Thursday, May 5, 2011

Daughter of Fortune - Isabel Allende (Audio)

You know I've been saying that since the TBR Dare started, I've been "off" blog tours and other commitments.  But if you know Trish at TLC (and of Hey Lady! Watcha Readin'?) you know she is nothing if not compelling.  When she offered me not only Isabel Allende's most recent book "Island Beneath the Sea" but some of her back list for a tour, my shoulders slumped and I gave in.  I listened to Allende's "Sum of our Days", her memoir, a few years ago and I loved her cultural, literary voice and her personality.  I've been intending to dip into her historical fiction and this was the perfect chance.

Synopsis:  Eliza Sommers was born an orphan in Valparaiso Chile, and adopted by a wealthy family consisting of the beautiful spinster Rose, and her two entrepreneurial brothers John and Jeremy.  Raised as a proper lady, with lessons in etiquette, languages and music, Eliza's entire life was spent preparing for the eventuality of marrying a man of means.  But when 16-year-old Eliza falls in love with a poor clerk full of impassioned ideas, she casts aside good sense and follows her lover to California and to the heart of the gold rush.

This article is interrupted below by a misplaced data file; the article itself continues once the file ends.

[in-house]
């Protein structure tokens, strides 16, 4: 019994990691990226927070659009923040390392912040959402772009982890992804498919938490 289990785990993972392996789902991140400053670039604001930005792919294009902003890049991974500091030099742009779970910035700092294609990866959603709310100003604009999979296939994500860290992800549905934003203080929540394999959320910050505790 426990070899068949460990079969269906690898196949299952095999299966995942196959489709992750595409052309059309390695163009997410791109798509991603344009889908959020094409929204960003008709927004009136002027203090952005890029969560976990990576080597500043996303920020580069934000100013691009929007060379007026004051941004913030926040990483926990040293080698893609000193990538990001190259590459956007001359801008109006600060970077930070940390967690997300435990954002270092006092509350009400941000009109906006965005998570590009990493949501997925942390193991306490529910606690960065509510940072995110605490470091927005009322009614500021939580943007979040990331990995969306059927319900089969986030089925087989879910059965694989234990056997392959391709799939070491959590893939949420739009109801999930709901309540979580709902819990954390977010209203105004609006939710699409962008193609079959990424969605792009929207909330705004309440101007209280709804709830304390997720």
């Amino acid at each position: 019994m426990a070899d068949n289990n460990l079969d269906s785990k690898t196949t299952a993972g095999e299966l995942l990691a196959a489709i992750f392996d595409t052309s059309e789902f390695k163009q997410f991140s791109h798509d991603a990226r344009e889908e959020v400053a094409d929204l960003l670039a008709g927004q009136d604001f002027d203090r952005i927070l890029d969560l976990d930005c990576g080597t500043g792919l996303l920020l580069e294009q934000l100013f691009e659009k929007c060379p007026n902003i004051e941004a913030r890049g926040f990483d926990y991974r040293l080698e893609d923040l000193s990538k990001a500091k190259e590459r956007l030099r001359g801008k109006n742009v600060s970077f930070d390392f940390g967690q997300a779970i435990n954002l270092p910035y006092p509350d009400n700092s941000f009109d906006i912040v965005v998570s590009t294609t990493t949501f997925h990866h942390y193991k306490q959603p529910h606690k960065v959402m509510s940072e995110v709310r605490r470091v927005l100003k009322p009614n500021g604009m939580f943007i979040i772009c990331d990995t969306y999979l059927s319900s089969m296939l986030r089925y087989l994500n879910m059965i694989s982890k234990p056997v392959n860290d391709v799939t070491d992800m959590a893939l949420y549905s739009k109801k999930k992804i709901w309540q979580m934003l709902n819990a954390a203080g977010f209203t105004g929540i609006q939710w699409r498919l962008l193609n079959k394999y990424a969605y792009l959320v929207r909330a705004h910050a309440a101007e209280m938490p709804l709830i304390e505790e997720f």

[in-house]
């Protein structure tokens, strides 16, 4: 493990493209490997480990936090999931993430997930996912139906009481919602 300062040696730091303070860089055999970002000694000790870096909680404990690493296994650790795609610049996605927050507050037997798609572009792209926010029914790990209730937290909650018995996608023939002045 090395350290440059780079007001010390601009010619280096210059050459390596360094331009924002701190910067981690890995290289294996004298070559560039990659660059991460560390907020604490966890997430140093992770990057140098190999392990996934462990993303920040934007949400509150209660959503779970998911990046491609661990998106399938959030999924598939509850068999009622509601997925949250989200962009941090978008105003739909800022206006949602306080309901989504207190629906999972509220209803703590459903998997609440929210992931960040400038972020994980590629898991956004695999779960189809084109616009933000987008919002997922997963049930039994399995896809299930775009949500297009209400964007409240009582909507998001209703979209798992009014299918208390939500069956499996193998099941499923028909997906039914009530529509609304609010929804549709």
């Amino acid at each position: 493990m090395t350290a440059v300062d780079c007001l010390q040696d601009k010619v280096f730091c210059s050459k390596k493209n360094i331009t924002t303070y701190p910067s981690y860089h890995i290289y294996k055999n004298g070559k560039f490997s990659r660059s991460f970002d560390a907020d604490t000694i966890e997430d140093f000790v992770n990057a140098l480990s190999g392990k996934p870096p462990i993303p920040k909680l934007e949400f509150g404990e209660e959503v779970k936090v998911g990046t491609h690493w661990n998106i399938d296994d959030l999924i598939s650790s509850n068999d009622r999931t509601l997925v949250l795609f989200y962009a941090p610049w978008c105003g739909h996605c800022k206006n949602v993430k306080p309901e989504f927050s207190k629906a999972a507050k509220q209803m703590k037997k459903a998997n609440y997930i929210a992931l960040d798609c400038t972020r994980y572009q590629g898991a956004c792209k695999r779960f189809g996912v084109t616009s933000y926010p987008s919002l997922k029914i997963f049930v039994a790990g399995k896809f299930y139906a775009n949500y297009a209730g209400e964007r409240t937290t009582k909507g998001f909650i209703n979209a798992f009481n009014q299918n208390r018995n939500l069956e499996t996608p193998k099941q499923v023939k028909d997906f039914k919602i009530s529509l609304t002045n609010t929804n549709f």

With the help from her friend Tao Chi'en, Eliza arrives in California to find it full of crazed men, prostitutes, highway robbers and crooked politicians, all trying to make their fortune.  To protect herself, she poses as a man, and sets off to find her lover.  Instead, she reinvents herself, learning about survival and what love really means. 

My thoughts:  What a treat this audiobook was!  From her memoir, I sense that Allende is a woman full of passion and courage, and it seems that her personality was channelled into Eliza.  It was easy to believe in Eliza from the beginning, despite the fact that she fell head over heels in love with the Wrong Guy.  (Let's admit it.  It happens.  It's not a fatal flaw, assuming you grow up and learn to make better choices.)  Eliza is strong and determined, and I admired her for her belief in her mission.  For a pampered socialite, she held her own.